Albacore (Thunnus alalunga) fishing ground in relation to oceanographic conditions in the western North Pacific Ocean using remotely sensed satellite data
Satellite-based oceanographic data of sea surface temperature (SST), sea surface chlorophyll-a concentration (SSC), and sea surface height anomaly (SSHA) together with catch data were used to investigate the relationship between albacore fishing ground and oceanographic conditions and also to predict potential habitats for albacore in the western North Pacific Ocean. Empirical cumulative distribution function and high catch data analyses were used to calculate preferred ranges of the three oceanographic conditions. Results indicate that highest catch per unit efforts (CPUEs) corresponded with areas of SST 18.5–21.5°C, SSC 0.2–0.4 mg m−3, and SSHA −5.0 to 32.2 cm during the winter in the period 1998–2000. We used these ranges to generate a simple prediction map for detecting potential fishing grounds. Statistically, to predict spatial patterns of potential albacore habitats, we applied a combined generalized additive model (GAM) / generalized linear model (GLM). To build our model, we first constructed a GAM as an exploratory tool to identify the functional relationships between the environmental variables and CPUE; we then made parameters out of these relationships using the GLM to generate a robust prediction tool. The areas of highest CPUEs predicted by the models were consistent with the potential habitats on the simple prediction map and observation data, suggesting that the dynamics of ocean eddies (November 1998 and 2000) and fronts (November 1999) may account for the spatial patterns of highest albacore catch rates predicted in the study area. The results also suggest that multispectrum satellite data can provide useful information to characterize and predict potential tuna habitats.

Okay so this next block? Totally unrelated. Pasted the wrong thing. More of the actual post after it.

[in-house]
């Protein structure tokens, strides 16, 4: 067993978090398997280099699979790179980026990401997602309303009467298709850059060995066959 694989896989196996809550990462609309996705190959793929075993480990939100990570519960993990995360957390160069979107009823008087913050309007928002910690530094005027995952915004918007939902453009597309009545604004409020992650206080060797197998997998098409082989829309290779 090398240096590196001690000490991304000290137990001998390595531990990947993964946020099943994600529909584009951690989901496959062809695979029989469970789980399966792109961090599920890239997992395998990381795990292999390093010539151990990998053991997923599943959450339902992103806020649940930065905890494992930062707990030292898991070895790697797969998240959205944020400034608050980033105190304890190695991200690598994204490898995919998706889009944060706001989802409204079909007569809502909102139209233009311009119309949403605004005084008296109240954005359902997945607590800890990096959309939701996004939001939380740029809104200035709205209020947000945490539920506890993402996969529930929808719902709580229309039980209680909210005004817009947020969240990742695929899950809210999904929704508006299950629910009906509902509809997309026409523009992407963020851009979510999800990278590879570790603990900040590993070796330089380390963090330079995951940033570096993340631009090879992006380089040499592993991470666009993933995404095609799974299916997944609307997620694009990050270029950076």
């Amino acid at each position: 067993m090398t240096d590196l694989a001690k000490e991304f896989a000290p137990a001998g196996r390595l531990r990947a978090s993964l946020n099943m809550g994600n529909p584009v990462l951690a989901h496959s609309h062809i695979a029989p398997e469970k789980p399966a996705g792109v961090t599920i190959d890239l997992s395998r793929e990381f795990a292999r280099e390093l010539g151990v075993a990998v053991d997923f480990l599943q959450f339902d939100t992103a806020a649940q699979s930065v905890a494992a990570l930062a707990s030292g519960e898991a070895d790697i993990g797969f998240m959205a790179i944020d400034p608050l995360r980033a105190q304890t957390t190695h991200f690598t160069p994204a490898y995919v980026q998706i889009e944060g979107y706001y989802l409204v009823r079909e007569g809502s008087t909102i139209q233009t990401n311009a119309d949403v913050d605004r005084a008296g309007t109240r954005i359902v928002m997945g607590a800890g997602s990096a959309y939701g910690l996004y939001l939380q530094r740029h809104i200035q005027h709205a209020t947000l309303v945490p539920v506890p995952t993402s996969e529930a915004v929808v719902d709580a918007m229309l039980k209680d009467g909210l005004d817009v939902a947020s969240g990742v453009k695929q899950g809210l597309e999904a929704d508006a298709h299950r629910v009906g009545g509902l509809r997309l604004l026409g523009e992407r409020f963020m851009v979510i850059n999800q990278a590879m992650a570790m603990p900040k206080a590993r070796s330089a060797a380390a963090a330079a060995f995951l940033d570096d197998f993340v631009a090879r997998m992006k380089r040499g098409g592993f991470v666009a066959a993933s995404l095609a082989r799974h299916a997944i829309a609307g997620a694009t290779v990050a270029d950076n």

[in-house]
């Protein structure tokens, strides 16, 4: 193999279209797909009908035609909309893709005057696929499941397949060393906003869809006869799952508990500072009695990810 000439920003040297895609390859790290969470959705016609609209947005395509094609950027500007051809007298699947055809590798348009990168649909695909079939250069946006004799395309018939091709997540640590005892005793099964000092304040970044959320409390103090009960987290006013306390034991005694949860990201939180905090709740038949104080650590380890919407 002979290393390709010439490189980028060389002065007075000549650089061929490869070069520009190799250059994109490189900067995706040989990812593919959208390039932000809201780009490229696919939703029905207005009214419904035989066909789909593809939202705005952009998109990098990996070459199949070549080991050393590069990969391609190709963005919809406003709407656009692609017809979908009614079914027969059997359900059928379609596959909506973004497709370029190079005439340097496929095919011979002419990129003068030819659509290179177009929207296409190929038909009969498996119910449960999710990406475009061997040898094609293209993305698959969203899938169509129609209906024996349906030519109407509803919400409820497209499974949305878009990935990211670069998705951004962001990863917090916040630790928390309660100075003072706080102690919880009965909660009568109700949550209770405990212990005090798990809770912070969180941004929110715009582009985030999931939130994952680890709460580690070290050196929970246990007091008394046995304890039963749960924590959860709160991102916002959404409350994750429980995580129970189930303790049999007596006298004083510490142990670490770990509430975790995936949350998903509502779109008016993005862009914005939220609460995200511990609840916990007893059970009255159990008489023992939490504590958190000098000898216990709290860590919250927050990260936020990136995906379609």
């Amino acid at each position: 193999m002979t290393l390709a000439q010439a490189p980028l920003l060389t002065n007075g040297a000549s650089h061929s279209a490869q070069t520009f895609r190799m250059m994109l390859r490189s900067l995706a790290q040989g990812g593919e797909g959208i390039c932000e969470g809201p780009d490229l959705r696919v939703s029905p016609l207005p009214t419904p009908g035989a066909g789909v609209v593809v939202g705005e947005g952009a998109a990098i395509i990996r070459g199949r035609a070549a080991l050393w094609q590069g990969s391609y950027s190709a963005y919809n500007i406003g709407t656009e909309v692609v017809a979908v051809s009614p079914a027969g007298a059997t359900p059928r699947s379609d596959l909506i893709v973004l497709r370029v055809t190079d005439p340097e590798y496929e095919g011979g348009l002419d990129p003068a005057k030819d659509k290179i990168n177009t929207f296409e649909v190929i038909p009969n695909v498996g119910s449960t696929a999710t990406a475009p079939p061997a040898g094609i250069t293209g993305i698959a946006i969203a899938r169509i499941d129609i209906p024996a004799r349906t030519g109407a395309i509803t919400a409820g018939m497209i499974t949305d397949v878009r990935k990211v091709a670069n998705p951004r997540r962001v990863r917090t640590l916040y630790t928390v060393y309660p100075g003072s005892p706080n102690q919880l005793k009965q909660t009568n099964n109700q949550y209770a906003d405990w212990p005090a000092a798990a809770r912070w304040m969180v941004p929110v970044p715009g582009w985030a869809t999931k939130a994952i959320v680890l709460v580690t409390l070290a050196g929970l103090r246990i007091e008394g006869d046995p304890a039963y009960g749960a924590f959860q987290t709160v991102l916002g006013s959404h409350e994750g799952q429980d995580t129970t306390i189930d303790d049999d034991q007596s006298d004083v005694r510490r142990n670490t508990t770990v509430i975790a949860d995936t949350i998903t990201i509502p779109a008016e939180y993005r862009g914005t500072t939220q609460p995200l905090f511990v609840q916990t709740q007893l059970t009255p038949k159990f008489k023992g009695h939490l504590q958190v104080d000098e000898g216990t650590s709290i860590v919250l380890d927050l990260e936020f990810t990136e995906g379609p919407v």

Document Type: Research Article
Affiliations: 1: Japan Fisheries Information and Service Center (JAFIC), 2-9-7 Ikenohata Taito-ku, Tokyo 110-0008, Japan 2: Laboratory of Marine Environment and Resource Sensing, Graduate School of Fisheries Sciences, Hokkaido University, 3-1-1 Minato-cho, Hakodate, Hokkaido 041-8611, Japan
Publication date: 2008-03-01